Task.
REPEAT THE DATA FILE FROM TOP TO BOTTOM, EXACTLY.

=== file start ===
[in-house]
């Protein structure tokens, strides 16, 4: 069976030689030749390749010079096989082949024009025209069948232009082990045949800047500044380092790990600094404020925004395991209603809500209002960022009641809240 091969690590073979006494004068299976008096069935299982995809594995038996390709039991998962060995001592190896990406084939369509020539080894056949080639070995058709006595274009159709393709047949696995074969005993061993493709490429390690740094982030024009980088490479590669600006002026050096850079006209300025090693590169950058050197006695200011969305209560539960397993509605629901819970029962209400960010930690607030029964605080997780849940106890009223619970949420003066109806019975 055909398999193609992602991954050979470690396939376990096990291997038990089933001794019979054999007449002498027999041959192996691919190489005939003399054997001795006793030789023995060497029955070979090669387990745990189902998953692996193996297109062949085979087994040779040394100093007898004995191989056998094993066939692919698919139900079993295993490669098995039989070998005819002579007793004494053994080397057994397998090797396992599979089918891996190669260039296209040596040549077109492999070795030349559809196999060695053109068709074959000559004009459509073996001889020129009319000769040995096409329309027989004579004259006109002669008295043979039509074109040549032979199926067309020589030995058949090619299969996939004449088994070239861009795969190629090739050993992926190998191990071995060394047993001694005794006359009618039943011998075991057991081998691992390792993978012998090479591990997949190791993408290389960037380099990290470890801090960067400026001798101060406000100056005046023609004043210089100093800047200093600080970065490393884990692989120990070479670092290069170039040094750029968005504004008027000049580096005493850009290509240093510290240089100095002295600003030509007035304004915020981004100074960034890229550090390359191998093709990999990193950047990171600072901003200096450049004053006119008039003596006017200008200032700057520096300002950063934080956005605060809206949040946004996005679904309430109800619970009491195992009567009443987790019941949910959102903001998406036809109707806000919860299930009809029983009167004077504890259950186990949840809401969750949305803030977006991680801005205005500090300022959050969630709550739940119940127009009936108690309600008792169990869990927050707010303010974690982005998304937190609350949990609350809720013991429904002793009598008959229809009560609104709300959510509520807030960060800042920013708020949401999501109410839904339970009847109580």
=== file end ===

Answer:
[in-house]
């Protein structure tokens, strides 16, 4: 069976030689030749390749010079096989082949024009025209069948232009082990045949800047500044380092790990600094404020925004395991209603809500209002960022009641809240 091969690590073979006494004068299976008096069935299982995809594995038996390709039991998962060995001592190896990406084939369509020539080894056949080639070995058709006595274009159709393709047949696995074969005993061993493709490429390690740094982030024009980088490479590669600006002026050096850079006209300025090693590169950058050197006695200011969305209560539960397993509605629901819970029962209400960010930690607030029964605080997780849940106890009223619970949420003066109806019975 055909398999193609992602991954050979470690396939376990096990291997038990089933001794019979054999007449002498027999041959192996691919190489005939003399054997001795006793030789023995060497029955070979090669387990745990189902998953692996193996297109062949085979087994040779040394100093007898004995191989056998094993066939692919698919139900079993295993490669098995039989070998005819002579007793004494053994080397057994397998090797396992599979089918891996190669260039296209040596040549077109492999070795030349559809196999060695053109068709074959000559004009459509073996001889020129009319000769040995096409329309027989004579004259006109002669008295043979039509074109040549032979199926067309020589030995058949090619299969996939004449088994070239861009795969190629090739050993992926190998191990071995060394047993001694005794006359009618039943011998075991057991081998691992390792993978012998090479591990997949190791993408290389960037380099990290470890801090960067400026001798101060406000100056005046023609004043210089100093800047200093600080970065490393884990692989120990070479670092290069170039040094750029968005504004008027000049580096005493850009290509240093510290240089100095002295600003030509007035304004915020981004100074960034890229550090390359191998093709990999990193950047990171600072901003200096450049004053006119008039003596006017200008200032700057520096300002950063934080956005605060809206949040946004996005679904309430109800619970009491195992009567009443987790019941949910959102903001998406036809109707806000919860299930009809029983009167004077504890259950186990949840809401969750949305803030977006991680801005205005500090300022959050969630709550739940119940127009009936108690309600008792169990869990927050707010303010974690982005998304937190609350949990609350809720013991429904002793009598008959229809009560609104709300959510509520807030960060800042920013708020949401999501109410839904339970009847109580």